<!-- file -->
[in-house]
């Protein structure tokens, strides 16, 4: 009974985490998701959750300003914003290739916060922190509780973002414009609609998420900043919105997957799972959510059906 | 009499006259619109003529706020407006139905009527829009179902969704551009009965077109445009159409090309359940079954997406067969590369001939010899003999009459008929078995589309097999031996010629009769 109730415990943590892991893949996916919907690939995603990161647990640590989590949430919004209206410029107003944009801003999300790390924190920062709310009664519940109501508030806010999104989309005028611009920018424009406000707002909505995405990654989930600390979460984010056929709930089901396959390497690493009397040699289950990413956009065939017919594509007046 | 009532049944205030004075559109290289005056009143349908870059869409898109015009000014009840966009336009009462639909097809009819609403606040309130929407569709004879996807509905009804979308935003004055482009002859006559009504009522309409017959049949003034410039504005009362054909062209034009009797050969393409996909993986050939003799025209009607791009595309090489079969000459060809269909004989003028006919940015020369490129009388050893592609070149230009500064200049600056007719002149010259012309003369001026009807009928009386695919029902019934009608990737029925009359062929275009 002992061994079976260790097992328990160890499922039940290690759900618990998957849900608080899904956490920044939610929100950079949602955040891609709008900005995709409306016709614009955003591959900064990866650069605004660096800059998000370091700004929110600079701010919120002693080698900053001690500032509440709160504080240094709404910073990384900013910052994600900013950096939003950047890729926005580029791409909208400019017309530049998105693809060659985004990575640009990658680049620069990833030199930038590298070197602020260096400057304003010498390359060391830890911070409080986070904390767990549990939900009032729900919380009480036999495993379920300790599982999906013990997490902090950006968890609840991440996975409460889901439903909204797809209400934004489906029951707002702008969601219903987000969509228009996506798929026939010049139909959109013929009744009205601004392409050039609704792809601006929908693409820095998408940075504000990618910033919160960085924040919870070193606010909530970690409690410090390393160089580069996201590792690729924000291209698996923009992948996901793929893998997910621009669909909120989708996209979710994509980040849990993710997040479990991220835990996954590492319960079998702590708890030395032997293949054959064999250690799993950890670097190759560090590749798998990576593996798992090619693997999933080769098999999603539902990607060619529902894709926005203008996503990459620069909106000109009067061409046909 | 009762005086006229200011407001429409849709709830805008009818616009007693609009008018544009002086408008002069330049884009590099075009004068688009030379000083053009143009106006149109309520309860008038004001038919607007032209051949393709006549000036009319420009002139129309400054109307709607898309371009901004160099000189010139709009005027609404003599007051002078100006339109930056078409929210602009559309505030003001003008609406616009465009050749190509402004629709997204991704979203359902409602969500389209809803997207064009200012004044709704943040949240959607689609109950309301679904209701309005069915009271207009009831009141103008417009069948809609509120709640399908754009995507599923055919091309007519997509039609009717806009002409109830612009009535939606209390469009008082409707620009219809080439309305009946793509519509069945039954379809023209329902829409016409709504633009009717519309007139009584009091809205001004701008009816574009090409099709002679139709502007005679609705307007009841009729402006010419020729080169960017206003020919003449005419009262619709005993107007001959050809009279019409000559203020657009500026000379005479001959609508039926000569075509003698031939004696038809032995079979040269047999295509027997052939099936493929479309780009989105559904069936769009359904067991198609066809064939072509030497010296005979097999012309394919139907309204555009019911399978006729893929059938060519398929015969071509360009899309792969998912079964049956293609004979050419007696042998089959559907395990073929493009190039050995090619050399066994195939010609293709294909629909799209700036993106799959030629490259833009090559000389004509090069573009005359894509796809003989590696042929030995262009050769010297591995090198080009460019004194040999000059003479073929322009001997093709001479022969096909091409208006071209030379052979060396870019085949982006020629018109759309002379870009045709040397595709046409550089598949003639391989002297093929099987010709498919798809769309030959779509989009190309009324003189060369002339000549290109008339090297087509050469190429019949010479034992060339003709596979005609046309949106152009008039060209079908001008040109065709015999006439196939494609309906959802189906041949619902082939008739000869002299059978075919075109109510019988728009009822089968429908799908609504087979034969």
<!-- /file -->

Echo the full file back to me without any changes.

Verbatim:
[in-house]
């Protein structure tokens, strides 16, 4: 009974985490998701959750300003914003290739916060922190509780973002414009609609998420900043919105997957799972959510059906 | 009499006259619109003529706020407006139905009527829009179902969704551009009965077109445009159409090309359940079954997406067969590369001939010899003999009459008929078995589309097999031996010629009769 109730415990943590892991893949996916919907690939995603990161647990640590989590949430919004209206410029107003944009801003999300790390924190920062709310009664519940109501508030806010999104989309005028611009920018424009406000707002909505995405990654989930600390979460984010056929709930089901396959390497690493009397040699289950990413956009065939017919594509007046 | 009532049944205030004075559109290289005056009143349908870059869409898109015009000014009840966009336009009462639909097809009819609403606040309130929407569709004879996807509905009804979308935003004055482009002859006559009504009522309409017959049949003034410039504005009362054909062209034009009797050969393409996909993986050939003799025209009607791009595309090489079969000459060809269909004989003028006919940015020369490129009388050893592609070149230009500064200049600056007719002149010259012309003369001026009807009928009386695919029902019934009608990737029925009359062929275009 002992061994079976260790097992328990160890499922039940290690759900618990998957849900608080899904956490920044939610929100950079949602955040891609709008900005995709409306016709614009955003591959900064990866650069605004660096800059998000370091700004929110600079701010919120002693080698900053001690500032509440709160504080240094709404910073990384900013910052994600900013950096939003950047890729926005580029791409909208400019017309530049998105693809060659985004990575640009990658680049620069990833030199930038590298070197602020260096400057304003010498390359060391830890911070409080986070904390767990549990939900009032729900919380009480036999495993379920300790599982999906013990997490902090950006968890609840991440996975409460889901439903909204797809209400934004489906029951707002702008969601219903987000969509228009996506798929026939010049139909959109013929009744009205601004392409050039609704792809601006929908693409820095998408940075504000990618910033919160960085924040919870070193606010909530970690409690410090390393160089580069996201590792690729924000291209698996923009992948996901793929893998997910621009669909909120989708996209979710994509980040849990993710997040479990991220835990996954590492319960079998702590708890030395032997293949054959064999250690799993950890670097190759560090590749798998990576593996798992090619693997999933080769098999999603539902990607060619529902894709926005203008996503990459620069909106000109009067061409046909 | 009762005086006229200011407001429409849709709830805008009818616009007693609009008018544009002086408008002069330049884009590099075009004068688009030379000083053009143009106006149109309520309860008038004001038919607007032209051949393709006549000036009319420009002139129309400054109307709607898309371009901004160099000189010139709009005027609404003599007051002078100006339109930056078409929210602009559309505030003001003008609406616009465009050749190509402004629709997204991704979203359902409602969500389209809803997207064009200012004044709704943040949240959607689609109950309301679904209701309005069915009271207009009831009141103008417009069948809609509120709640399908754009995507599923055919091309007519997509039609009717806009002409109830612009009535939606209390469009008082409707620009219809080439309305009946793509519509069945039954379809023209329902829409016409709504633009009717519309007139009584009091809205001004701008009816574009090409099709002679139709502007005679609705307007009841009729402006010419020729080169960017206003020919003449005419009262619709005993107007001959050809009279019409000559203020657009500026000379005479001959609508039926000569075509003698031939004696038809032995079979040269047999295509027997052939099936493929479309780009989105559904069936769009359904067991198609066809064939072509030497010296005979097999012309394919139907309204555009019911399978006729893929059938060519398929015969071509360009899309792969998912079964049956293609004979050419007696042998089959559907395990073929493009190039050995090619050399066994195939010609293709294909629909799209700036993106799959030629490259833009090559000389004509090069573009005359894509796809003989590696042929030995262009050769010297591995090198080009460019004194040999000059003479073929322009001997093709001479022969096909091409208006071209030379052979060396870019085949982006020629018109759309002379870009045709040397595709046409550089598949003639391989002297093929099987010709498919798809769309030959779509989009190309009324003189060369002339000549290109008339090297087509050469190429019949010479034992060339003709596979005609046309949106152009008039060209079908001008040109065709015999006439196939494609309906959802189906041949619902082939008739000869002299059978075919075109109510019988728009009822089968429908799908609504087979034969």